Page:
Maintain Proficiency

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Maintain Proficiency

Postby fugops » Tue Jun 26, 2012 2:46 pm

P/P recently started flying again with CFI in order to take BFR. Given the costs of flying these days I am at a point where I can only afford 2 to 3 hours a month and once I pass the BFR maybe 4 to 5 hours a month. Looking for advice on how many hours a month one should fly per month to stay proficient and during that time what would be best to practice? Just running through a rough time now but in about a year will be able to afford more hours. Thanks

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Re: Maintain Proficiency

Postby champguy » Tue Jun 26, 2012 10:16 pm

Trying to stay current in an expensive cross country machine can cost enough that in the end you can't afford to actually go cross country.
If your goal is to enjoy flight and flying, then think small. Smaller planes are more responsive, more fun to fly, and cost much less to own and opperate. So a cross country trip takes an extra day, thats a good thing, not a problem.
Remember, not all who wander, are lost.

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Re: Maintain Proficiency

Postby Landis » Wed Jul 04, 2012 12:29 pm

My suggestion is to fly as much as you can - whether it be in a plane or in a chair thinking about being in a plane. Whatever hours you can fly in your head you can add to the time in the plane. Practice landings and patterns. Do short trips to a controlled field from your uncontrolled (or vice versa). But the big cross countries that you can't afford now, you can do by planning them and flying through them in your head. I wouldn't say that the private pilot maneuvers are a waste of time, they're not, but going out and doing stalls and steep turns may not be the best use of your time. Do those occasionally because you don't want the only time you do those to be during your flight reviews, but get out there and enjoy flying the plane. Keep yourself motivated.

And 4-5 hours a month is actually pretty good. I know plenty of people who can only do 10-15 in a year. Keep reading Flying and Flight Training and AOPA pilot and definitely listening to UCAP and others. Flying is 90% mental, the other half is practice. :)

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Re: Maintain Proficiency

Postby cozy171bh » Thu Jul 12, 2012 1:42 am

For proficiency, think frequency over quantity. With a budget of 4 hours a month, you could fly a 4 hour trip, or four 1-hour trips -- once a month or once a week. You will be more proficient by flying more often vs. longer.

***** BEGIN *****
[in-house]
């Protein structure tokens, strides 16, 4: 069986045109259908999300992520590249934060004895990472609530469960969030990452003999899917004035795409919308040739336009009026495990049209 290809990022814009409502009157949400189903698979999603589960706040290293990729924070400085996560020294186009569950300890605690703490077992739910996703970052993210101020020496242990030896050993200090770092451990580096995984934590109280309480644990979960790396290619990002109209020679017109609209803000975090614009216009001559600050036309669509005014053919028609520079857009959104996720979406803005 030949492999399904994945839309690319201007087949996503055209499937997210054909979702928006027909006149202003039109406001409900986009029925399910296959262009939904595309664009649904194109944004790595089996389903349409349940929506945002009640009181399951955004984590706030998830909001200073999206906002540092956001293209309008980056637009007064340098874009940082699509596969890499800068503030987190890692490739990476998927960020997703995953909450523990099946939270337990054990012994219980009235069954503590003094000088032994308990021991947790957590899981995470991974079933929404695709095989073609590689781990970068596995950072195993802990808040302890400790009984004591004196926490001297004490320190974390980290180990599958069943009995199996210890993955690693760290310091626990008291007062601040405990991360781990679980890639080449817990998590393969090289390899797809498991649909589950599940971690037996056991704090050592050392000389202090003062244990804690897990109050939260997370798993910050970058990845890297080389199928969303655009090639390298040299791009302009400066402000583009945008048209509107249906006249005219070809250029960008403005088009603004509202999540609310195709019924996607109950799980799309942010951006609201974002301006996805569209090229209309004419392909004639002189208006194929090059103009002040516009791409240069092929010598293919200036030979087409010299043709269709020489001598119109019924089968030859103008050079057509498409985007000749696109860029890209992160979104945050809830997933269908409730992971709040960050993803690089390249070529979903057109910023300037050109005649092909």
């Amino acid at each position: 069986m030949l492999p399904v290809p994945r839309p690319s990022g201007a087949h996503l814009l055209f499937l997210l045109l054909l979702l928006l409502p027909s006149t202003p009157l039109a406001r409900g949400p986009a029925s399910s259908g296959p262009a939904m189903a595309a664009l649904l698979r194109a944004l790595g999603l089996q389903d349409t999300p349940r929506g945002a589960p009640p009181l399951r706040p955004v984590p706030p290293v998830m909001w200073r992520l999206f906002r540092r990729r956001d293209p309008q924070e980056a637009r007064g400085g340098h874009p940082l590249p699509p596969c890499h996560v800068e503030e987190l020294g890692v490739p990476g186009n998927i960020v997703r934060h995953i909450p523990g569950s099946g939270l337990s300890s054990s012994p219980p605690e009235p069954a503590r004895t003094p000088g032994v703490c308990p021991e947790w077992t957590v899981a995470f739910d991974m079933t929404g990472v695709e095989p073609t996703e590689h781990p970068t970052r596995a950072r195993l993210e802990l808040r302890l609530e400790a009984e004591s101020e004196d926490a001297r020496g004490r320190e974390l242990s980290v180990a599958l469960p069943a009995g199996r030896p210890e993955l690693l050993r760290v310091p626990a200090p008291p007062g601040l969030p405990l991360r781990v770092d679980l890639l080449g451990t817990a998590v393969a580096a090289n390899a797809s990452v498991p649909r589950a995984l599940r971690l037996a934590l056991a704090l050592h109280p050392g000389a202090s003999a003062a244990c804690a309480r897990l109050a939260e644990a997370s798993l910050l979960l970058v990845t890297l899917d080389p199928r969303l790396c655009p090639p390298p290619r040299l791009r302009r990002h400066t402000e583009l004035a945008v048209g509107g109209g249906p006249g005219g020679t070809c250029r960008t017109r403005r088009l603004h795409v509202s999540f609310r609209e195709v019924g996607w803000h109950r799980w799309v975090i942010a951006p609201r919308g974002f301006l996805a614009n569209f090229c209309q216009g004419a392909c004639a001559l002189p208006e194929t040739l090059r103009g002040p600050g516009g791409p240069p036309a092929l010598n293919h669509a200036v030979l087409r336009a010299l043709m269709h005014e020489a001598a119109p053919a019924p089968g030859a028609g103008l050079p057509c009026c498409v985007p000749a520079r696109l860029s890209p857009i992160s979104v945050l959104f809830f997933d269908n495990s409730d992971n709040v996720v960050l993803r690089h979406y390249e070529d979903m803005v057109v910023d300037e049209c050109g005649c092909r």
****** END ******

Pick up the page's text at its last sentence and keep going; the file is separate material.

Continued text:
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Re: Maintain Proficiency

Postby cphillips103 » Sat Jul 21, 2012 8:10 pm

I have a few suggestions that really help to stay in the game even if not flying every month...

1>AOPA Air Safety Institute interactive courses and safety quizzes. Also, they have several webinars live and on archive. They also have some safety seminar videos on archive.

All free. And the interactive courses and quizzes are available for FAA Wings credits and keep you up to date with FAR's.

2>Air Safety Institute live seminars. Again free, and available for FAA Wings credits. Also, these also help to lower insurance costs. People that participate in these tend to be safer pilots.

3>Flight Sims. There are some for free online as well as some cheap older ones. I use them to stay frosty on IFR between flights. Not for logging time, but just to constantly stay on top of things like
partial panel, holds, ILS, GPS, VOR approaches. You don't need much equipment. I've used several, but right now I'm mostly using Microsoft Flight Sim X. I like the ATC component while on an IFR plan. And it has GPS. I trained for my instrument ticket on training devices that use X Plane. The devices are setup to be fully certified to log time, but the exact same software can be used at home for practice. They also allow you to fly to unfamiliar places and get a feel for things. Also, I can set them up for equipment failures to practice partial panel and other emergencies.

4>Podcasts, message boards, magazines, e-newsletters, books, documentaries, Sporty's AirFacts DVD's, museums, air shows. All keep you in the game.

As far as monthly hours to fly, I find that if you're generally flying the same machines, you don't necessarily have to fly every month. You could fly every other month, take a flight somewhere really interesting, and by flying the same planes every time you really get to the point of working hand and glove with the machines. Then you're not spending time trying to reacquaint yourself. Some schools/FBO's have policies of logging time at least 60 or 90 days. One decent trip every other month keeps you flying, takes a little pressure off the wallet, and all the other activities keep you in the game.


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Re: Maintain Proficiency

Postby jackhodgson » Sun Jul 22, 2012 5:53 pm

Good suggestions.

// Jack

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